They are directed at the goal of helping the particular child to get rid of or alleviate the problems or difficulties that they experience due to their special needs. Early interventions are to be carried out at an early age as possible, in order to address the currently emerging or existing difficulties so that other complications do not appear as a result of these emerging or existing difficulties. Out of these features, the characteristics of being specialized, constantly modified, individually planned, and goal-directed also apply to general special education, whereas the features of being family driven and implemented at as early an age as possible are related to early interventions.

Before the 1950s, people with disabilities were not legally entitled to special education. In the 1960s, there emerged social movements supporting children with disabilities. As a result, in 1966, a Bureau for the Education of the Handicapped (BEH) under Title VI of the Elementary and Secondary Education Act of 1965 (ESEA) was established. BEH took part in efforts that resulted in adoption of the Education of the Handicapped Act (EHA) in 1970. Also, parents of impaired children cooperated in order to improve the quality of education provided for their children, which was unsatisfactory and did not address the disabilities of particular children; a number of state laws were adopted in 45 states by 1973.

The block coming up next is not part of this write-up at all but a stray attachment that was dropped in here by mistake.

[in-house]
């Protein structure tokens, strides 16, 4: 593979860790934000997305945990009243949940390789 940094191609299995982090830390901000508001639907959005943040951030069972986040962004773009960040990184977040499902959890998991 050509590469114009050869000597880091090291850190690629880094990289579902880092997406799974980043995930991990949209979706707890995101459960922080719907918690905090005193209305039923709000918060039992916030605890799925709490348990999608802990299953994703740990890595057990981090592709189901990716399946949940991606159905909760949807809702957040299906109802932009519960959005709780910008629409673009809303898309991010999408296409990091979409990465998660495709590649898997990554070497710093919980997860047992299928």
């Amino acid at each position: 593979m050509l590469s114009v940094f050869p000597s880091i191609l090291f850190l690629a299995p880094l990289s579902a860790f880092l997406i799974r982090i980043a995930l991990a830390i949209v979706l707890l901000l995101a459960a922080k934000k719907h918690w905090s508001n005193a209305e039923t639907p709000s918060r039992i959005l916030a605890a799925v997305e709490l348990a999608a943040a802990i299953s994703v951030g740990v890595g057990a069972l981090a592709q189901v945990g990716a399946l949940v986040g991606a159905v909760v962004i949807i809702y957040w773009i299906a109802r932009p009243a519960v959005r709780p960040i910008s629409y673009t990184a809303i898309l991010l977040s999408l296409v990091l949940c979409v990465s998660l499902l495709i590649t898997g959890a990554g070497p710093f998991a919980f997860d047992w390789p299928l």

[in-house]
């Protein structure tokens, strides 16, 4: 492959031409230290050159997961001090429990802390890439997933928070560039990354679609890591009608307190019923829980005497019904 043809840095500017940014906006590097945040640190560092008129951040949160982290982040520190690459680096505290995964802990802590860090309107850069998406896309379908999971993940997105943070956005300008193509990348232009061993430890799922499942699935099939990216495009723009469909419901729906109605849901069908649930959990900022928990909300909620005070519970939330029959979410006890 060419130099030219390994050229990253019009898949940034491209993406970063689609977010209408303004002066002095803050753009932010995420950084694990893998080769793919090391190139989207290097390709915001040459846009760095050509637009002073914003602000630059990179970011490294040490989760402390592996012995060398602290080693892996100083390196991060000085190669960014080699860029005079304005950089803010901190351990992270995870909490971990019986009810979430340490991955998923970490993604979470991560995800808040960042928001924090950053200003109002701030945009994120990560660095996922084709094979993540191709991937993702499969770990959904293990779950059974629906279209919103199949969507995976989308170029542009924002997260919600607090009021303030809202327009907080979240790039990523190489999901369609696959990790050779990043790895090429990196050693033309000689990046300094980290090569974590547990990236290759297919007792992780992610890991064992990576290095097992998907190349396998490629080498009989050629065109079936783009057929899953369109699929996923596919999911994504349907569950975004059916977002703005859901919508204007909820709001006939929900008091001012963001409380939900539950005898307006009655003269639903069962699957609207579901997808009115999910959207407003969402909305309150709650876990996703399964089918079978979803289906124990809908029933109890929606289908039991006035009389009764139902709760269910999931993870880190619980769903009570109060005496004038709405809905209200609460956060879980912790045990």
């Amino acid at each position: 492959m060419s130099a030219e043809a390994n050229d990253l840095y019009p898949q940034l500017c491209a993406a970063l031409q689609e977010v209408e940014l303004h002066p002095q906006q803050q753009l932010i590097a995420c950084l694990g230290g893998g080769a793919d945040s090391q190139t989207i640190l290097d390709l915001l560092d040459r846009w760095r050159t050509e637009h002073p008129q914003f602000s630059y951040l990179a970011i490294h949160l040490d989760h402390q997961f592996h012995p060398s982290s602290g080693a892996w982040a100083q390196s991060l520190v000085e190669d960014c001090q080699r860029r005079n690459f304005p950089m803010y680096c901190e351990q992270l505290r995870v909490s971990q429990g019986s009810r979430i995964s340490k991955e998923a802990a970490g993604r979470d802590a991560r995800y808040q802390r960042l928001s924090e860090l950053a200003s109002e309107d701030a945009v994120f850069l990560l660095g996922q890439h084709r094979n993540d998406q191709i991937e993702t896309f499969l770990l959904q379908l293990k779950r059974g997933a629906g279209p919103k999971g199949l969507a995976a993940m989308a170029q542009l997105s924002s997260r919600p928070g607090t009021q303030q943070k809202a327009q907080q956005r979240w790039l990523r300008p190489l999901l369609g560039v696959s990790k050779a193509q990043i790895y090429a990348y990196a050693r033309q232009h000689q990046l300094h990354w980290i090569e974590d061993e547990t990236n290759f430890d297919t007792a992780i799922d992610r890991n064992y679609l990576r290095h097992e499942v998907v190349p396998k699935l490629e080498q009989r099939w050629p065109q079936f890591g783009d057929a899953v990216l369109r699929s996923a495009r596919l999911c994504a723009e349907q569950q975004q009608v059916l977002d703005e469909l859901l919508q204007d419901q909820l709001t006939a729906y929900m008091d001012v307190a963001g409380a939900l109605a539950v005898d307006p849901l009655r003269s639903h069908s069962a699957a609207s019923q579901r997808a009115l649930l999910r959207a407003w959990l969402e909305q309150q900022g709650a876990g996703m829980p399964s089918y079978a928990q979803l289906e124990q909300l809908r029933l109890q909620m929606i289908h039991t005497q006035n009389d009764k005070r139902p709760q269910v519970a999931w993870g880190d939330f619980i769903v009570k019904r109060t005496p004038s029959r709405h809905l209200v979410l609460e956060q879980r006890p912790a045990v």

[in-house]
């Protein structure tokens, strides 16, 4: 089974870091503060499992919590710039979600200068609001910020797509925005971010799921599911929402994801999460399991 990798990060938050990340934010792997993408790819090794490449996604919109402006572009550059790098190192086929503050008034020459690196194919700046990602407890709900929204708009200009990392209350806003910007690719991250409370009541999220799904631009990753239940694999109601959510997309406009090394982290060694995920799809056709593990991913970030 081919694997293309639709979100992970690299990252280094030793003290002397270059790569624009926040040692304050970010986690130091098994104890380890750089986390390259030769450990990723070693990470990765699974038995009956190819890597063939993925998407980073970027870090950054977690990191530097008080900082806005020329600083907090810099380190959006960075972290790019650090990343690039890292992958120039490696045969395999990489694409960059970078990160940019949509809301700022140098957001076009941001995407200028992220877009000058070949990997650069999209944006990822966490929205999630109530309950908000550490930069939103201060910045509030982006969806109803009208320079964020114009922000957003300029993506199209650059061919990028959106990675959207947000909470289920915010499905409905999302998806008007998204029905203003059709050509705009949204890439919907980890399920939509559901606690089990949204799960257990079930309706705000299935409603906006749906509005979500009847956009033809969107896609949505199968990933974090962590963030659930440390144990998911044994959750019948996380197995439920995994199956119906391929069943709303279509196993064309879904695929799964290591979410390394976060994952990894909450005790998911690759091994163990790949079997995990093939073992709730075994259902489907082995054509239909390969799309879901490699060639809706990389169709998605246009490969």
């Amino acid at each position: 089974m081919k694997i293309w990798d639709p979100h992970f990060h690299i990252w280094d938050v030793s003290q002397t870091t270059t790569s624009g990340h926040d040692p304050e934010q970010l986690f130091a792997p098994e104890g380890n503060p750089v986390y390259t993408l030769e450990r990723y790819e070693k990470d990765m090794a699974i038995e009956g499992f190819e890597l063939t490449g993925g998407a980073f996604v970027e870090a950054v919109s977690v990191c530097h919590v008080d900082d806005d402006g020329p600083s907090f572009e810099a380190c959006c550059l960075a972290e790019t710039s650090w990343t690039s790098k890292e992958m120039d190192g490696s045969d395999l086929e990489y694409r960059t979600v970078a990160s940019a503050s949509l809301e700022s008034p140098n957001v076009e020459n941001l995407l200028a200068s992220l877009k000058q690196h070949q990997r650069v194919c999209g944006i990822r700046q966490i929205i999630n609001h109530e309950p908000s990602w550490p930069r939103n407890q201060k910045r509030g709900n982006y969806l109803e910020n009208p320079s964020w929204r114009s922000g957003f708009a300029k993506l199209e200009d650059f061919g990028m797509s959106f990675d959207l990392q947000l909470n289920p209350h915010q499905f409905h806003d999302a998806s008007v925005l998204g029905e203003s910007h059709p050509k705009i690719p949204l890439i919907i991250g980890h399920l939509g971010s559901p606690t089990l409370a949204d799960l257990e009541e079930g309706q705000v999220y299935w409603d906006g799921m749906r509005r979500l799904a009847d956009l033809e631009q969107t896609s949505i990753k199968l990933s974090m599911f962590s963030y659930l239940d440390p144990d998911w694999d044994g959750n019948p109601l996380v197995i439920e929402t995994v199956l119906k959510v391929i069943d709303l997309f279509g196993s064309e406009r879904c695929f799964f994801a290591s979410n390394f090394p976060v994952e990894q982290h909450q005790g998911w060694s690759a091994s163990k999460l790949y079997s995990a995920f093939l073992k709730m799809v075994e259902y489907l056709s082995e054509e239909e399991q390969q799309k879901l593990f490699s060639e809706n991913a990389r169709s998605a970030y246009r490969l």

Also since 1973, the Section 504 of the Rehabilitation Act stated that any receiver of federal funding (local and state educational agencies included) should not discriminate people with disabilities while providing their services. This section, however, was not funded or monitored, and was therefore largely ignored. Further, the Education for All Handicapped Children Act (EAHCA) (1975) ruled that all disabled students should receive a Free Appropriate Public Education (FAPE); funding was provided in this case. Today, EAHCA is known as Individuals with Disabilities Education Act (IDEA). Its name was changed by the amendment of 1990. Other important amendments were made in 1983, 1986, 1990, 1997, 1999, 2004, 2011. Also, the Americans with Disabilities Act (ADA) (1990) supplied protection from discrimination in places of public accommodation (including most institutions dealing with education), which included the provision of any services or facilities. On the whole, though, IDEA has become the main act addressing the educational needs of children with disabilities (Spaulding & Pratt, 2015).